If you don't get permission from the court when you have to, you may have to pay back the estate from your own money. And you may be removed as conservator. Please call our law offices to find out more what the law is about sales, leases, mortgages, and investments. 

If you're chosen to be conservator of an estate, you must make and keep a list of what the estate owns. To do this, you need to locate all the property that the conservatee owns. Put the personal property into your name as conservator of the estate. For real estate, file a copy of your Letters of Conservatorship with the county recorder in every county where the conservatee owns real estate. You have to determine how much conservatee's cash property is worth. You must get a court-appointed referee to figure out how much the estate's noncash property is worth. The you have to file an inventory and appraisal describing the conservatee's property and showing its value. This is due no more than 90 days after you become conservator. 

Make sure there is enough insurance to cover the property of the estate. Also, make sure it's the right kind of insurance. Keep the insurance in effect for each property for the whole time that you manage property as conservator. 

You must keep complete, exact records of every financial transaction that has to do with the estate. Use the checkbook for the conservatorship checking account to keep records of the money that comes in and the expenses you pay. 

You'll have to prepare an accounting report of all income, money, and property you get, what you spent, the date of every transaction, the purpose of every transaction, and what's left after you pay the estate's expenses. 

A year after you become conservator, you must file a petition to ask the court to approve your accounting. After that, you must do this annually. Save your receipts. The court may want to see them. If you don't file your accounting, the court will order you to file it. And you may be even removed as conservator.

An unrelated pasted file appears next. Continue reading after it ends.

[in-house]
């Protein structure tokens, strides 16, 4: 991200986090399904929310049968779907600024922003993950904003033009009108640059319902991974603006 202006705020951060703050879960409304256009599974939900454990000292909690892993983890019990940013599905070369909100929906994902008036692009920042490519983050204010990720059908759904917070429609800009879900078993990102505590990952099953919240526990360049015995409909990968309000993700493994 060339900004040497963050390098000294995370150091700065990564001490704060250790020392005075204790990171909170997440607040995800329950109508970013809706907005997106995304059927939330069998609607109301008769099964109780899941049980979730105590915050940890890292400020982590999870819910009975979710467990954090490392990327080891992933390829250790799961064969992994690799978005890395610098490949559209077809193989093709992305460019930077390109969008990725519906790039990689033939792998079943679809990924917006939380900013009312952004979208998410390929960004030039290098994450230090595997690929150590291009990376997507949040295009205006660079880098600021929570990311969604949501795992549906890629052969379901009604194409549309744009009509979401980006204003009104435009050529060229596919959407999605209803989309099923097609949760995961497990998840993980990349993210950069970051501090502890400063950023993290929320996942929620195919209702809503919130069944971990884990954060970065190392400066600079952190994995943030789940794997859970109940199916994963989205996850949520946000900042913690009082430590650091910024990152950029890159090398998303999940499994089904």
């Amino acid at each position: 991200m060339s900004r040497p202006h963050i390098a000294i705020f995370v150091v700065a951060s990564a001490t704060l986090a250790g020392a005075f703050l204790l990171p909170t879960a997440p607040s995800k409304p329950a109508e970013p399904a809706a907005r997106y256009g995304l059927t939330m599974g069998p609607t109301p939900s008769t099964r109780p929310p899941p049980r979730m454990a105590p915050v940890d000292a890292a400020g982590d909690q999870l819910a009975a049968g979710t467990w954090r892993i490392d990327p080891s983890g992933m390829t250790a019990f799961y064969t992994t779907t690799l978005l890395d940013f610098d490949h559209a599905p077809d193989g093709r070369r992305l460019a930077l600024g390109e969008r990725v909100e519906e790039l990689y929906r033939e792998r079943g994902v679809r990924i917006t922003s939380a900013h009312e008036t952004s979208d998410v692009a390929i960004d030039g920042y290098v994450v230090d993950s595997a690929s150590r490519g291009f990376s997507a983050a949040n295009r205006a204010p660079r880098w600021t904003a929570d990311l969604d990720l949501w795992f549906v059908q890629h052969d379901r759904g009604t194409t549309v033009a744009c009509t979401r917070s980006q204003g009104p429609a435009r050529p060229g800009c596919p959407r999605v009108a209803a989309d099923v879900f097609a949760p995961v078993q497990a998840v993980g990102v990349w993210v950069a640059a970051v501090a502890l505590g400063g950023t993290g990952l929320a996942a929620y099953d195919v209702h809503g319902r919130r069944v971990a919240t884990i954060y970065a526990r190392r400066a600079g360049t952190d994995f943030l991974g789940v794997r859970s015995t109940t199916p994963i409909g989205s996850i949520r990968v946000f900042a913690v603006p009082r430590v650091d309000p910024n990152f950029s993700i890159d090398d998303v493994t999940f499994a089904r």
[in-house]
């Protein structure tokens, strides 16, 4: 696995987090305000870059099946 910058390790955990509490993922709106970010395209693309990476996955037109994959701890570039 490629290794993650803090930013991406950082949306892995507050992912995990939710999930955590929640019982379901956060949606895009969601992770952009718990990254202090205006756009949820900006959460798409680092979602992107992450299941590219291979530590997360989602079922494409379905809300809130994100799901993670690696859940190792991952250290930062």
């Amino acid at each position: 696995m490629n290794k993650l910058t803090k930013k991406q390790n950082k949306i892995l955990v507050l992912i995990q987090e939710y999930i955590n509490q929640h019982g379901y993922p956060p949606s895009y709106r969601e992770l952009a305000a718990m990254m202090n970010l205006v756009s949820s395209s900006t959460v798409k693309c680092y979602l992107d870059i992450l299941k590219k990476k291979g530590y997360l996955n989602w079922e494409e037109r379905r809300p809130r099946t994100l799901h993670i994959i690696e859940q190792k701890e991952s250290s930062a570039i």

If you're married to, or the domestic partner of, your conservatee, you must tell the court about any court action you file that would end or change your marriage, or any act that would end your domestic partnership. You must tell the court about these events no more than 10 days after they happen. File a notice with the court.


Limited conservatorship is for a person who is developmentally disabled with limited responsibilities for the person and their estate. As a limited conservator, you can only take care of the part of conservatee's life and finances that are described in your Letters of Conservatorship and in the court's order appointing you. The conservatee keeps all other legal and civil rights. Most of the information in the sections on the Conservatee's Rights, Conservator of the Person, and Conservator of the Estate applies to limited conservatorships. But talk to your lawyer so you can be sure exactly what applies to your case. 

You must get treatment, services, and opportunities to help the limited conservatee become as independent as possible. This can be training or education, medical and psychological services, social opportunities, vocational opportunities, and other appropriate help. 


If the court chooses you as a temporary conservator, you have the same duties and powers that a regular conservator has. Except the conservatorship will end on the date written in your Letters of Temporary Conservatorship. A temporary conservator acts only until a permanent conservator is appointed. 

A temporary conservator shouldn't make long-term decisions or changes that can wait for the permanent conservator. You can't move a conservatee to another home or sell or give away the conservatee's home or any other property without the court's permission. 

Most of the information in the sections on the Conservatee's Rights, Conservator of the Person, and Conservator of the Estate also applies to temporary conservatorships. But talk to your lawyer about what you shouldn't do because of the time limit on your conservatorship.